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The Adoration of the Magi as rendered respectively by Filippino and by Leonardo, illustrates the difference between the two masters to perfection. In Filippino's, in spite of passages of great beauty, such as the figure of the crouching shepherd, which is not unworthy of the brush of Raphael, we are conscious of the lack of expression in the heads; all, but especially those in the foreground, are empty, trivial, and marked by a facile cleverness. Filippino did not fail to introduce portraits of his contemporaries, notably the Medici, an expedient to which Leonardo never lent himself.
On the other hand, Filippino could not wholly resist the fascination of his rival. The figure in profile with uplifted hands, behind the crouching shepherd, was evidently inspired by the personage in the middle distance on the right in Leonardo's cartoon.
The drawing of 5. Jerome at Windsor and the sketch of S. Jerome on panel in the Vatican Gallery (formerly in the Fesch collection) are generally classed among the productions of the Florentine period.1 The saint is represented on his knees, holding a crucifix in one hand, and about to strike himself on the breast with the other. The drawing is as firm and vigorous in execution as the sketch is blurred and hesitating. The vicissitudes through which the latter passed in its humiliation explain its imperfections all too well. The head was cut out from the panel, and was long separated from the composition. The features have an expression of deep suffering. The traditional lion at the Saint's side is superbly modelled. There is a church in the background, in which we recognise Santa Maria Novella at Florence, with the facade as restored by L. B. Alberti.2
The first thing that strikes us in considering this period of Leonardo's activity (from 1472, when he was received a member of the Guild of Painters at Florence, to 1482 or 1483, the date of his departure for Milan) is the extreme rarity of his works. Some two or three pictures and sketches are all we can point to as the fruits of these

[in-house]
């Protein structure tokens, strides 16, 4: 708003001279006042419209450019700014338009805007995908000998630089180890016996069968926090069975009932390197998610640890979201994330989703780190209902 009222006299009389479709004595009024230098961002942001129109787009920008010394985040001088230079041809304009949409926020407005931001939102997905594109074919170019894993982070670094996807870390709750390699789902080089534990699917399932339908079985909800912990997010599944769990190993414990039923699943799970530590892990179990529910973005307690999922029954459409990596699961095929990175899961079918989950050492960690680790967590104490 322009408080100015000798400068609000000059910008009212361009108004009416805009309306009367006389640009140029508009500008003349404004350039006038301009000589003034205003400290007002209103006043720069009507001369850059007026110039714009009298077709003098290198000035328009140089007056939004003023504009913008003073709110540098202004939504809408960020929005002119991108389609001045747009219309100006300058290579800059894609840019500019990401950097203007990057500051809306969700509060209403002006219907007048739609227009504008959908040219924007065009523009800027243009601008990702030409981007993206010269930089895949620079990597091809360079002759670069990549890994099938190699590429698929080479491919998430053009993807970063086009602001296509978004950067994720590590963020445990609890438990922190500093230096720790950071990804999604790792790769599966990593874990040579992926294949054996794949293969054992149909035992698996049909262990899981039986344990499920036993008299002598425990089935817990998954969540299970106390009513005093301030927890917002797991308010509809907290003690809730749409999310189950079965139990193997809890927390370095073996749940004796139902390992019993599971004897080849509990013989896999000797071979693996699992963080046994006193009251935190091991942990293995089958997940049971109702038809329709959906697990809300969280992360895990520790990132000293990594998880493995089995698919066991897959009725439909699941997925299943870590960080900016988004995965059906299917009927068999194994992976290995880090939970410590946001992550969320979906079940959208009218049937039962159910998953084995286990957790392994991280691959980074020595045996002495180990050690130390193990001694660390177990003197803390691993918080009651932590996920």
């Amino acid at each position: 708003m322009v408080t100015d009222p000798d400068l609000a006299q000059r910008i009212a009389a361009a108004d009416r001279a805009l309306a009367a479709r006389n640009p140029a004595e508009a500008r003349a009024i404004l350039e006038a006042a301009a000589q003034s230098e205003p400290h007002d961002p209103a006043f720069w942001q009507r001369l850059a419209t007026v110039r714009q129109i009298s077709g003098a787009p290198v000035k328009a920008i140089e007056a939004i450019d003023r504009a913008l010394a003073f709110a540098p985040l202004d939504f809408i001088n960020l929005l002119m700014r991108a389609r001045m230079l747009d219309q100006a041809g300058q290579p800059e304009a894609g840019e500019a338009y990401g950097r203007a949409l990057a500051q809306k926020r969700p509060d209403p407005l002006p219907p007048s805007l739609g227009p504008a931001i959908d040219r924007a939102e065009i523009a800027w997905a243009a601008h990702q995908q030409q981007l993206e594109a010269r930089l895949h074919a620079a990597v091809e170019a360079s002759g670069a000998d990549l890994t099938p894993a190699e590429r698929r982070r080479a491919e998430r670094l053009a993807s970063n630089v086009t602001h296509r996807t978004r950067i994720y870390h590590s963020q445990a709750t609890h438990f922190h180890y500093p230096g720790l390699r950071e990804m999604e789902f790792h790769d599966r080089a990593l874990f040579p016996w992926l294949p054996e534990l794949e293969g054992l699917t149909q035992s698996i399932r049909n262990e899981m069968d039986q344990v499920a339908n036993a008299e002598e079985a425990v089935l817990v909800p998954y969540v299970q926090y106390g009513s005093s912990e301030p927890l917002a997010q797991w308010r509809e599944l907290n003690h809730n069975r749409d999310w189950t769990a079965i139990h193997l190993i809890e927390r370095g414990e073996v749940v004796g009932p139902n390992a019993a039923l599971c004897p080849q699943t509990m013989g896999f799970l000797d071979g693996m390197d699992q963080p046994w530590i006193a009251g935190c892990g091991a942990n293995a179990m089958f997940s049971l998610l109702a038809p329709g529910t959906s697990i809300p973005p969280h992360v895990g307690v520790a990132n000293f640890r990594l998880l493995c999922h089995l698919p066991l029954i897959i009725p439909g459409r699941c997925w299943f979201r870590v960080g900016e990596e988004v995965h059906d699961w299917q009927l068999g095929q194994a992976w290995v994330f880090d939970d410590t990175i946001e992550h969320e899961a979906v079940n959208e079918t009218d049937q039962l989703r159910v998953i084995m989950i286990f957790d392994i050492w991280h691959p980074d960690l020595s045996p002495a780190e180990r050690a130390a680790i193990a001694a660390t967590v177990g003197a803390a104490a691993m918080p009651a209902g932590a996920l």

1 About 1478, according to Herr Muller-Walde. (Jahrbuch der kg. Kunstsammlungen, 1891, p. 126.)
* De Geymuller apud Richter, vol. ii. p. 54.
twelve years. And yet, vast cycles were projected and begun at this period in Florence and in Rome. How was it that the patrons of the day neglected the glorious dibutant? The reason is not far to seek. By this time Leonardo's tendencies were familiar to all. It was known, on the one hand, that he had little taste for large compositions with numerous figures, such as frescoes; and, on the other, that his
strivings after a perfection almost superhuman often led to the abandonment of a work he had undertaken.
Whatever the date, whatever the authenticity even, of the works we have now enumerated, the Annunciations in the Louvre and the Uffizi, the Adoration of the Magi, the S. Jerome, etc., one fact is undeniable. Thenceforth a new leaven, fecund but disturbing, was at work; and this Leonardo alone had cast into the ferment of Florentine culture. Thenceforth the reign of archaism was over; its conventions and its rigidity were swept away, together with harsh contrasts of colour, the substitution of portraits for types, all, in fact, that implied effort and tension.
Let us pause for a moment over this last defect, and leave the others for later consideration. Can anything equal the easy grace of Leonardo, the apparent carelessness which overlies his profound calculation? His grounds, as we say now, were as conscientiously laid as those of any of his predecessors or contemporaries; but by